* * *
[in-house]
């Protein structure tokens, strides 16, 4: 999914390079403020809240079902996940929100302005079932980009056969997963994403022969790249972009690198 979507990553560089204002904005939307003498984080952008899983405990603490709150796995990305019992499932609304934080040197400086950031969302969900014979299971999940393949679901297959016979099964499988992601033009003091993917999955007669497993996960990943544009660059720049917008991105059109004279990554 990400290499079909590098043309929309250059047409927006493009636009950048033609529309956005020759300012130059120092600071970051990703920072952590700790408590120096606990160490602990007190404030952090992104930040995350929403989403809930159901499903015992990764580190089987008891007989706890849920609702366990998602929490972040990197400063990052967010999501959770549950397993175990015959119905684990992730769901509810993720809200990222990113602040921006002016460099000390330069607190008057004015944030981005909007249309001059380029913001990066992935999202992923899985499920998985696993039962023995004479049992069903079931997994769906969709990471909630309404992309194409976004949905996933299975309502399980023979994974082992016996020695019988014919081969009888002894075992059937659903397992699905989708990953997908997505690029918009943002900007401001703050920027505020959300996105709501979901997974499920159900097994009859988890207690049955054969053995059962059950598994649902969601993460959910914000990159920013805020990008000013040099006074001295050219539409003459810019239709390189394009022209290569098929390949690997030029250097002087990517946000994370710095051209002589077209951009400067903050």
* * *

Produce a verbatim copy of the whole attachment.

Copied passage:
[in-house]
């Protein structure tokens, strides 16, 4: 999914390079403020809240079902996940929100302005079932980009056969997963994403022969790249972009690198 979507990553560089204002904005939307003498984080952008899983405990603490709150796995990305019992499932609304934080040197400086950031969302969900014979299971999940393949679901297959016979099964499988992601033009003091993917999955007669497993996960990943544009660059720049917008991105059109004279990554 990400290499079909590098043309929309250059047409927006493009636009950048033609529309956005020759300012130059120092600071970051990703920072952590700790408590120096606990160490602990007190404030952090992104930040995350929403989403809930159901499903015992990764580190089987008891007989706890849920609702366990998602929490972040990197400063990052967010999501959770549950397993175990015959119905684990992730769901509810993720809200990222990113602040921006002016460099000390330069607190008057004015944030981005909007249309001059380029913001990066992935999202992923899985499920998985696993039962023995004479049992069903079931997994769906969709990471909630309404992309194409976004949905996933299975309502399980023979994974082992016996020695019988014919081969009888002894075992059937659903397992699905989708990953997908997505690029918009943002900007401001703050920027505020959300996105709501979901997974499920159900097994009859988890207690049955054969053995059962059950598994649902969601993460959910914000990159920013805020990008000013040099006074001295050219539409003459810019239709390189394009022209290569098929390949690997030029250097002087990517946000994370710095051209002589077209951009400067903050």